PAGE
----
Iron regulatory proteins (IRPs) are cytoplasmic mRNA binding proteins involved in intracellular regulation of iron homeostasis. IRPs regulate expression of ferritin and transferrin receptor at the mRNA level by interacting with a conserved RNA structure termed the iron-responsive element (IRE). This concordant regulation of transferrin receptors and ferritin is designed so a cell can obtain iron when it is needed, and sequester iron when it is in excess. However, we have reported that iron accumulates in the brain in Alzheimer's disease without a concomitant increase in ferritin. An increase in iron without proper sequestration can increase the vulnerability of cells to oxidative stress. Oxidative stress is a component of many neurological diseases including Alzheimer's. We hypothesized that alterations in the IRP/IRE interaction could be the site at which iron mismanagement occurs in the Alzheimer's brains. In this report we demonstrate that in normal human brain extracts, the IRP is detected as a double IRE/IRP complex by RNA band shift assay, but in 2 of 6 Alzheimer's brain (AD) extracts examined a single IRE/IRP complex was obtained. Furthermore, the mobility of the single IRE/IRP complex in Alzheimer's brain extracts is decreased relative to the double IRE/IRP complex. Western blot and RNA band super shift assay demonstrate that IRP1 is involved in the formation of the single IRE/IRP complex. In vitro analyses suggest that the stability of the doublet complex and single AD complex are different. The single complex from the AD brain are more stable. A more stable IRE/IRP complex in the AD brain could increase stability of the transferrin receptor mRNA and inhibit ferritin synthesis. At the cellular level, the outcome of this alteration in the molecular regulatory mechanism would be increased iron accumulation without an increase in ferritin; identical to the observation we reported in AD brains. The appearance of the single IRE/IRP complex in Alzheimer's brain extracts is associated with relatively high endogenous ribonuclease activity. We propose that elevated RNase activity is one mechanism by which the iron regulatory system becomes dysfunctional.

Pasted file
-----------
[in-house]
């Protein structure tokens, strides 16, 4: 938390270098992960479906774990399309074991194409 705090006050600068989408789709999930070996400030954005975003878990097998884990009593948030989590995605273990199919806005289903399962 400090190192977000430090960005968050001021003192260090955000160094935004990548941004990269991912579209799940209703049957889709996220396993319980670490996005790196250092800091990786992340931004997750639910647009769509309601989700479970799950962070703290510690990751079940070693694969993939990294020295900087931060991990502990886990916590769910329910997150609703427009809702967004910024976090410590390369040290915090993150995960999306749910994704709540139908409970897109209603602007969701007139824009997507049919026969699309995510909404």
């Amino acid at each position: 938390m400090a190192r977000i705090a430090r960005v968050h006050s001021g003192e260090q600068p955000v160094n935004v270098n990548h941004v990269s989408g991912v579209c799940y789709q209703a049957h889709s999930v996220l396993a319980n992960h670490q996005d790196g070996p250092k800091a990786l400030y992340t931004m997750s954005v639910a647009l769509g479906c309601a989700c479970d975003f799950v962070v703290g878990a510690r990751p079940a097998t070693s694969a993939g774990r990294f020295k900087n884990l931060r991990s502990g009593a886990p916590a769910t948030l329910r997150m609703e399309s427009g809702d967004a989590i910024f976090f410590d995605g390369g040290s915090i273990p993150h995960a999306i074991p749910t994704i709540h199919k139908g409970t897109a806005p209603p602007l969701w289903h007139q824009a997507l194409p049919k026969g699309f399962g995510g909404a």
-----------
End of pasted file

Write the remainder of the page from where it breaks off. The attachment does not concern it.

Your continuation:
|Original language||English (US)|
|Number of pages||16|
|Journal||Cellular and molecular biology (Noisy-le-Grand, France)|
|Publication status||Published - Jan 1 2000|
All Science Journal Classification (ASJC) codes
- Molecular Biology
- Cell Biology